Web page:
A two-judge Bench of Justice Indira Banerjee and Justice J.K. Maheshwari reversed the findings of the NCLT and NCLAT that an application u/s 7(5)(a) of the Insolvency and Bankruptcy Code (IBC) must be mandatorily admitted if a debt exists and the Corporate Debtor is in default of payment.

The Bench held that the National Company Law Tribunal (NCLT) should exercise discretion before admitting an application to initiate insolvency proceedings against a Corporate Debtor.

"...On the other hand, in the case of an application by a Financial Creditor who might even initiate proceedings in a representative capacity on behalf of all financial creditors, the Adjudicating Authority might examine the expedience of initiation of CIRP, taking into account all relevant facts and circumstances, including the overall financial health and viability of the Corporate Debtor. The Adjudicating Authority may in its discretion not admit the application of a Financial Creditor," the Bench opined.

In this case, the Appellant was a Generating Company u/s 2(28) of the Electricity Act, 2003. The business of the Electricity Generating Company is regulated and controlled by the State Electricity Regulatory Commission.

To realize costs payable by the Maharashtra Electricity Regulatory Commission (MERC), the Appellant approached the Appellate Tribunal for Electricity (APTEL) which directed the MERC to pay the cost of Rs.1,730 crores owed to the Appellant. However, the MERC challenged the decision of the APTEL, the same being pending before the Supreme Court.

Meanwhile the Respondent, Axis Bank Ltd. filed an application u/s 7(2) of IBC for initiation of Corporate Insolvency Resolution Process (CIRP) against the Appellant for recovery of debt amounting to Rs. 533 crores before the NCLT. On that, the Appellant filed for a stay of CIRP proceedings in view of the pending hearing and realization of costs from MERC.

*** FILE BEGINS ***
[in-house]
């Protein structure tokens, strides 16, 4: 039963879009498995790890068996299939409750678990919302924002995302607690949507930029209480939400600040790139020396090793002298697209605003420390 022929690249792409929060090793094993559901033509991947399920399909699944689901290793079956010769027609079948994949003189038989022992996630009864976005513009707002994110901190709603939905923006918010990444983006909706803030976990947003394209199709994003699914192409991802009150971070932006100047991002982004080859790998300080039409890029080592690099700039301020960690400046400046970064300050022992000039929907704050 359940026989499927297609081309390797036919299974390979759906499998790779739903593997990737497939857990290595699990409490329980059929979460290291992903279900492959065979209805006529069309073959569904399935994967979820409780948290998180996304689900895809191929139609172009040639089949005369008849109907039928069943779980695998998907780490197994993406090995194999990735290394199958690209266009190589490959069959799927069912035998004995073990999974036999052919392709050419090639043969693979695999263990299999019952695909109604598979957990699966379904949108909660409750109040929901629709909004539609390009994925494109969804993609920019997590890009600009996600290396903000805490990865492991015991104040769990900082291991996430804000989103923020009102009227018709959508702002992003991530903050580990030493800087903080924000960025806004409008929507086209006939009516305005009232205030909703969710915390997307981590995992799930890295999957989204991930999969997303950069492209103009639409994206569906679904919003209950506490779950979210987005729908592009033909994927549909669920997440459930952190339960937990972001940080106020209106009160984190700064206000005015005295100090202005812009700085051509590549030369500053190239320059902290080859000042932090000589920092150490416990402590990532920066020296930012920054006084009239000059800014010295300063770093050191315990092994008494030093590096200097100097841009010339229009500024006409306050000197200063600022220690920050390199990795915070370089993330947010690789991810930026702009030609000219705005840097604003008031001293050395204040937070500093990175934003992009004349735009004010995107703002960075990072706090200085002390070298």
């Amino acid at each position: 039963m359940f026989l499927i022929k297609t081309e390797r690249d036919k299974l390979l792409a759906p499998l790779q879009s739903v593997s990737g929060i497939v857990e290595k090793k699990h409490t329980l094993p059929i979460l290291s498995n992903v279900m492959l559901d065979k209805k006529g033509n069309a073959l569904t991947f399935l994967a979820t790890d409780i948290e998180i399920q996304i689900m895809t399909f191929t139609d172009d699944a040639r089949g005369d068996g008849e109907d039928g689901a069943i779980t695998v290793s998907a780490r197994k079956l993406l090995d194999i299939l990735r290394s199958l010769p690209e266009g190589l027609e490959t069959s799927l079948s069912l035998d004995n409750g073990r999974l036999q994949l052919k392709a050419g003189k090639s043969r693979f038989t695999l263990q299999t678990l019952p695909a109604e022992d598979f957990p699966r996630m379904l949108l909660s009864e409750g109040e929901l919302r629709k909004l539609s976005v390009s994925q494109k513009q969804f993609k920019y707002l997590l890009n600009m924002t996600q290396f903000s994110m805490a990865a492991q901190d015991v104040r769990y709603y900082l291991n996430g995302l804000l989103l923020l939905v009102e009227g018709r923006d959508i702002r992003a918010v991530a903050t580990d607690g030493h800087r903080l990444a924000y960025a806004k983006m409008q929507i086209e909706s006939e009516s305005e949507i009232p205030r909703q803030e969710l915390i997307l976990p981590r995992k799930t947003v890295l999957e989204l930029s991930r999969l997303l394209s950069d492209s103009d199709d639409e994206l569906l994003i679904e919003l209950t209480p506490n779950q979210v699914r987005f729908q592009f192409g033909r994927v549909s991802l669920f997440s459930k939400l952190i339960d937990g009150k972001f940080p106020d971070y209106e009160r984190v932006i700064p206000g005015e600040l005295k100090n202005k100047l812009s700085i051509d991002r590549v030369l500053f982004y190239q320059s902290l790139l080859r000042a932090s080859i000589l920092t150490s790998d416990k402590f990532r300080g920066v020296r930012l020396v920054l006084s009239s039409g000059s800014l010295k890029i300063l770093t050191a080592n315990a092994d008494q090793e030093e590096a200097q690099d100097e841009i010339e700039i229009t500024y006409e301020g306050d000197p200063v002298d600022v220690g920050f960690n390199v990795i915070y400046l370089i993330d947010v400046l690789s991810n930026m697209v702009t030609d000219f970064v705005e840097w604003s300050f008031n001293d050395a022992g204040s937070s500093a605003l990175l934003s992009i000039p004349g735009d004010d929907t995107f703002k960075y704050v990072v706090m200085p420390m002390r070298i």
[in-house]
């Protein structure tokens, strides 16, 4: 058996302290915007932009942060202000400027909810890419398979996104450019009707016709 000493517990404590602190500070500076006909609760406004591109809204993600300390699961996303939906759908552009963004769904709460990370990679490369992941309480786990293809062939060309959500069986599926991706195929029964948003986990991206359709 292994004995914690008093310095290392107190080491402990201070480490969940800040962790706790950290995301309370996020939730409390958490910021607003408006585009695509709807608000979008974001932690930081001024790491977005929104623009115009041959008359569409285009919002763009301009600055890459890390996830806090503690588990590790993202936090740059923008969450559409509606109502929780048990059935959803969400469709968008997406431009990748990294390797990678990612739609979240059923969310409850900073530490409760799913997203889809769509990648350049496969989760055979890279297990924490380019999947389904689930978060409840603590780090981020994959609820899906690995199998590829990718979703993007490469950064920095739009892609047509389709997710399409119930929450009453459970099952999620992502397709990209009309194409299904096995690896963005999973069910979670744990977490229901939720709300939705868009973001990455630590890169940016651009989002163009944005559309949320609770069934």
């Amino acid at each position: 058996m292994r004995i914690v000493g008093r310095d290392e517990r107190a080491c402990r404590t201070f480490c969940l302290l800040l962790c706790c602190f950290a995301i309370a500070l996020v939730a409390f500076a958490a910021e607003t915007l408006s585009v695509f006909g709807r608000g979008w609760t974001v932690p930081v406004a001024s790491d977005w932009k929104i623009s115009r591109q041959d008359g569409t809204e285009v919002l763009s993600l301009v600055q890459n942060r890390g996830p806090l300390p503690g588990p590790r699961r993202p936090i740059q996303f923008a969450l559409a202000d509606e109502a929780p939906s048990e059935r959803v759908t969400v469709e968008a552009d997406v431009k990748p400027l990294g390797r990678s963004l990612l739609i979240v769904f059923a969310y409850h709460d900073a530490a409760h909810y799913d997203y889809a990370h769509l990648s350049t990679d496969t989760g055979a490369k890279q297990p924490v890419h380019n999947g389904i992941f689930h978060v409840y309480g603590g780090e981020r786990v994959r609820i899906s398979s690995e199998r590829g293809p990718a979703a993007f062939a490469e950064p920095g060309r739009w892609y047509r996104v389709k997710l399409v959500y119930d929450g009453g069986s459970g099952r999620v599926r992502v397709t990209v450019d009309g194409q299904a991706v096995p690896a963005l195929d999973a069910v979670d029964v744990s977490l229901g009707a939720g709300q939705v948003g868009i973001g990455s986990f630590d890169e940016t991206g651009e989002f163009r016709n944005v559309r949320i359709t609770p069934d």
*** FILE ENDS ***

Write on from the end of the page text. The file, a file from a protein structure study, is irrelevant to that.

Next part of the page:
The NCLT refused to stay the proceedings. Upon further appeal, the order of the NCLT was upheld and confirmed by the National Company Law Appellate Tribunal (NCLAT). Aggrieved by the orders of the NCLT and the NCLAT, the Appellant approached the Apex Court u/s 62 of IBC.

Mr. Jaideep Gupta, Senior Advocate appearing on behalf of the Appellant submitted that the debt owed to the Respondent could not cleared only due to the pendency of recovery of costs from MERC and as such the word 'may' in Section 7(5)(a) of the IBC indicates that it is not mandatory to admit an application in each and every case of existence of debt. He further contended that a conjoint reading of section 7(5)(a) and Rule 11 of the NCLT Rules 2016, lays down that the NCLT has discretion to admit or not admit a CIRP application.

Mr. Dhruv Mehta, Senior Advocate representing the Financial Creditor opposing the appeal, relied on Innoventive Industries Ltd. v. ICICI Bank and Another (2018) to argue that the object of IBC was to provide a framework for expeditious and time bound insolvency resolution and as such Section 7(5)(a) of the IBC is to be construed tp be a mandatory provision.

The Bench in its findings observed that – "It is well settled that the first and foremost principle of interpretation of a statute is the rule of literal interpretation, as held by this Court in Lalita Kumari v. Government of Uttar Pradesh and Ors. (2014). If Section 7(5)(a) of the IBC is construed literally the provision must be held to confer a discretion on the Adjudicating Authority (NCLT)"

The Bench also took note that – "had it been the legislative intent that Section 7(5)(a) of the IBC should be a mandatory provision, Legislature would have used the word 'shall' and not the word 'may'."

"Ordinarily the word "may" is directory. The expression 'may admit' confers discretion to admit. In contrast, the use of the word "shall" postulates a mandatory requirement. The use of the word "shall" raises a presumption that a provision is imperative. However, it is well settled that the prima facie presumption about the provision being imperative may be rebutted by other considerations such as the scope of the enactment and the consequences flowing from the construction," the Court noted in this context.

The Bench highlighted the legislative intent by holding that – "Legislature has in its wisdom used the word 'may' in Section 7(5)(a) of the IBC in respect of an application for CIRP initiated by a financial creditor against a Corporate Debtor but has used the expression 'shall' in the otherwise almost identical provision of Section 9(5) of the IBC relating to the initiation of CIRP by an Operational Creditor."

Further the Bench opined that – "Section 7 (5)(a) of the IBC may confer discretionary power on the Adjudicating Authority, such discretionary power cannot be exercised arbitrarily or capriciously"

In view of the above, the Bench allowed the appeal and set aside the orders passed by the NCLT and NCLAT, while directing the NCLAT to re-consider the application of the Appellants seeking stay of CIRP proceedings.

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